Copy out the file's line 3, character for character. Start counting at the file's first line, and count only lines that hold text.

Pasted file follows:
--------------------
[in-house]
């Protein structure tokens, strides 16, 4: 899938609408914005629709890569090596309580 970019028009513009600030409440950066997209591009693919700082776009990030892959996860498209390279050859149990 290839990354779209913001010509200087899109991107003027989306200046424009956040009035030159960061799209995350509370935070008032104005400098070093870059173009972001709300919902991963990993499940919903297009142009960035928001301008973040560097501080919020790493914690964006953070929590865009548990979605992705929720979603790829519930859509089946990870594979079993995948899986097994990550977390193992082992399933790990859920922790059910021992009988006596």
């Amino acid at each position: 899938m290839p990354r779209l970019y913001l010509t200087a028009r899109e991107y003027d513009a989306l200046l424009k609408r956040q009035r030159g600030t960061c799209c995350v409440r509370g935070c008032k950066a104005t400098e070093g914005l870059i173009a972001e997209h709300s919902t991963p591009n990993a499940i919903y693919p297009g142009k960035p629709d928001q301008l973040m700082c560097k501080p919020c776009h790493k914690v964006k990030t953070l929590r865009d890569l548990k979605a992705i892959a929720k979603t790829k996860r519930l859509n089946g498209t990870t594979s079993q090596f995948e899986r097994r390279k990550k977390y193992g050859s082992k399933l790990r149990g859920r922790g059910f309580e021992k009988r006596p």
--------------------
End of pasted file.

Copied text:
């Amino acid at each position: 899938m290839p990354r779209l970019y913001l010509t200087a028009r899109e991107y003027d513009a989306l200046l424009k609408r956040q009035r030159g600030t960061c799209c995350v409440r509370g935070c008032k950066a104005t400098e070093g914005l870059i173009a972001e997209h709300s919902t991963p591009n990993a499940i919903y693919p297009g142009k960035p629709d928001q301008l973040m700082c560097k501080p919020c776009h790493k914690v964006k990030t953070l929590r865009d890569l548990k979605a992705i892959a929720k979603t790829k996860r519930l859509n089946g498209t990870t594979s079993q090596f995948e899986r097994r390279k990550k977390y193992g050859s082992k399933l790990r149990g859920r922790g059910f309580e021992k009988r006596p």